Yes there's a NoG7 cast into the bed, but I can't find anything in
Google about it. I'm slowly working my way through the 726 patents
issued on 2-17-20 but thought someone here might have heard of this one.
I'd guess it's one of the innovations that didn't quite make it.
Images, large and small available.
OK, replying to myself but I found the patent for the plane mechanism,
1331280, watch the wrap,
or an easier to read version at
This lead me to look for Edmund Shade which shows on
search for schade on these pages to find the info about him.
Oh, if you're searching uspto.gov by plane date Class 30 appears to be
hand tools. That speeded up the search quite a bit.
It's a Stanley "Gage" (hence the 'G7') Jointer plane, based on a
design developed by John Porcius Gage's company 'Gage Planes &
Tools' before Stanley bought them out. It was later further
developed into the Stanley No. 7 & 7C Jointer Planes, with an
improved blade and cap iron mounting. The No. 7 had a smooth
bottom, the 7C was corrugated.
From the amount of relief on both sides of the blade's cutting
edge, it looks like someone was using it as a 'scrub' plane at
some point in time.
I've gotten a few 6's and 7's that had about the same relief on the
sides. Could they have been doing it for speed with the jointers and
counting on their smoothers for the perfectly flat surface by just
slightly rounding the corners on the smoother?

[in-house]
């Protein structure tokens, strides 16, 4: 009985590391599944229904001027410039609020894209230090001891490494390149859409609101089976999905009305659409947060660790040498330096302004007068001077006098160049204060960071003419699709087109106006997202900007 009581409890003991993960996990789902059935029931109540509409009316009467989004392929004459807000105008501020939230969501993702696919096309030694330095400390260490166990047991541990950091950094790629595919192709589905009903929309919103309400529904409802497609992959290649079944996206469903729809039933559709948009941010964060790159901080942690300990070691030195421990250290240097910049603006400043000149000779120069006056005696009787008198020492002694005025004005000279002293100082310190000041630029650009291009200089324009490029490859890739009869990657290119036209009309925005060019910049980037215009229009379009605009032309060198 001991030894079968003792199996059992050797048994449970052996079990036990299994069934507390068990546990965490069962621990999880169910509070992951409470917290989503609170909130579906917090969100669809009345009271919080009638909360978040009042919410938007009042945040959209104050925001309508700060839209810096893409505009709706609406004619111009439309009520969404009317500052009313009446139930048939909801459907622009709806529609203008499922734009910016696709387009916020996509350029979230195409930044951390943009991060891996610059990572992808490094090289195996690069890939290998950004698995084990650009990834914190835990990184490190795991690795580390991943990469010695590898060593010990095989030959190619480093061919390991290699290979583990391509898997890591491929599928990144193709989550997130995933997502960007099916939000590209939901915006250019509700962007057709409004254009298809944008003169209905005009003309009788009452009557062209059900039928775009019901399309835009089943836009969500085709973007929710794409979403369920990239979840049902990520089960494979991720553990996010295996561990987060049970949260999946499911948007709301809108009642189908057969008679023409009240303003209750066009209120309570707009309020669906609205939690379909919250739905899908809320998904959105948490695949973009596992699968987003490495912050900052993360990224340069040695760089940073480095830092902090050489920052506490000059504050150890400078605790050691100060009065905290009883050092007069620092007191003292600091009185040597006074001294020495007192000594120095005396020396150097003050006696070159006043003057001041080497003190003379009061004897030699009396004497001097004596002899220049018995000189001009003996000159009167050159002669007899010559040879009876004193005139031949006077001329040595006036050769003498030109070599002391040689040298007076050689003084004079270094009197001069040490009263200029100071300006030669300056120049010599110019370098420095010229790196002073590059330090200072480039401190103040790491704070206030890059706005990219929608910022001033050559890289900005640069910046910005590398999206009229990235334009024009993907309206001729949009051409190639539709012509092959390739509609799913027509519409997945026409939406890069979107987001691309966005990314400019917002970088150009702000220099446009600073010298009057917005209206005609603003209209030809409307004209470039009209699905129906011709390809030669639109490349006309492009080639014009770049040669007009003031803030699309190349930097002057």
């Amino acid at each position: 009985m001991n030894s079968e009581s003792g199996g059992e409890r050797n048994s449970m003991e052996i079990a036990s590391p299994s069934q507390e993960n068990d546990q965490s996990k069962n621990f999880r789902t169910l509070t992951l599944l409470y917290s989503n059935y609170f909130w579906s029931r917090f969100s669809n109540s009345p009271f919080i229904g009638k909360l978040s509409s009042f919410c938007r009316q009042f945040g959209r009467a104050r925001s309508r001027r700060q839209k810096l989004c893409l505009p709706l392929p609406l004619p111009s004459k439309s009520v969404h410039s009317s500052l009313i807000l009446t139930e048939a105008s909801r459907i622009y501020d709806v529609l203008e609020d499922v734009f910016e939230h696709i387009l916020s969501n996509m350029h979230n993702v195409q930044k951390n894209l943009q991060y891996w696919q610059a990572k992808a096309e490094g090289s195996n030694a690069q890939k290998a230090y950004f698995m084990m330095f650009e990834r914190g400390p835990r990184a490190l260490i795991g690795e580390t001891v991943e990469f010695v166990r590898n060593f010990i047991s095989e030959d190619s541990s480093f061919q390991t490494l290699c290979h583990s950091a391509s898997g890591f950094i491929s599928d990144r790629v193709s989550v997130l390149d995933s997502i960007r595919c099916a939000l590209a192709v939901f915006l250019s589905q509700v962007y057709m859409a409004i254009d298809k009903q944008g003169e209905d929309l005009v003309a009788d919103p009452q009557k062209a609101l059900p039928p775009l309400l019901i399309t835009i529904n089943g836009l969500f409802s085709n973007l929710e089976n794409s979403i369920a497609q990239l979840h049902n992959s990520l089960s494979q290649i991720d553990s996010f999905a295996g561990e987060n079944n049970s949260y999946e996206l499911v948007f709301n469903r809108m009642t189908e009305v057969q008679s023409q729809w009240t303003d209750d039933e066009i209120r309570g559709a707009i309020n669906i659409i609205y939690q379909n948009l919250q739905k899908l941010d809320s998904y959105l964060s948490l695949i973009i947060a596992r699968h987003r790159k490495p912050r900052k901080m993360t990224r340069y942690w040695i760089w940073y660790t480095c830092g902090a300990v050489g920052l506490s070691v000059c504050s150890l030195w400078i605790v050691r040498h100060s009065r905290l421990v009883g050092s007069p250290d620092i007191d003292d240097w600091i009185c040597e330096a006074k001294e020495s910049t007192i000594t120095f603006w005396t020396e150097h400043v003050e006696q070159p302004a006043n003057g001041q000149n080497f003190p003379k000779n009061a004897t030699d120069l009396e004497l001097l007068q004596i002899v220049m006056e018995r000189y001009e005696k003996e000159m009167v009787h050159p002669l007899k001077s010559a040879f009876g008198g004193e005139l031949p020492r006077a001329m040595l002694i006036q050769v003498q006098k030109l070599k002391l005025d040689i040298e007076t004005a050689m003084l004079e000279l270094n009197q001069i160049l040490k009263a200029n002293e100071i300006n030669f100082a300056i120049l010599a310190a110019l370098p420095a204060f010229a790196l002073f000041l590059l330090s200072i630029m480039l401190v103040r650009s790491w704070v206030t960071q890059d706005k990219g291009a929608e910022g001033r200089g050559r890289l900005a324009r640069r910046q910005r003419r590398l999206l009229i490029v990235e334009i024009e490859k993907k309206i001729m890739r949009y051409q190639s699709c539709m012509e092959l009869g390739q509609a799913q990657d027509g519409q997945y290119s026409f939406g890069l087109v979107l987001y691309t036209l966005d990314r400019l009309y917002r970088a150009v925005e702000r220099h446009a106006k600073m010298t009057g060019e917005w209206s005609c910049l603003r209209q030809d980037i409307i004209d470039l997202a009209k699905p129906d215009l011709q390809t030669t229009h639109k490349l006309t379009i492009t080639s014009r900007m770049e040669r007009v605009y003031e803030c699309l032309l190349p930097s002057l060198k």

Not a Stanley innovation, but it is a desgn that didn't make it,
because Stanley bought the company that made these planes and and
after a time phased this design out. The G statnds for Gage, a
would-be competitor to Stanley. For the short time that Stanley
produced planes using the Gage design, they used numbers like your
plane has, i.e., the regular bench plane size designation with a G
Often wrong, never in doubt.
Larry Wasserman - Baltimore, Maryland - email@example.com
Thanks to all. Once I found the patent number and with the gage
reference quite a few references turned up.
For those who've been here a while this one may bring back a memory or
two. It turned up when I had narrowed the search to category 30
Made me think of a well intentioned haircut that turned out not so well.
Wonder if there's any relation between them:-)
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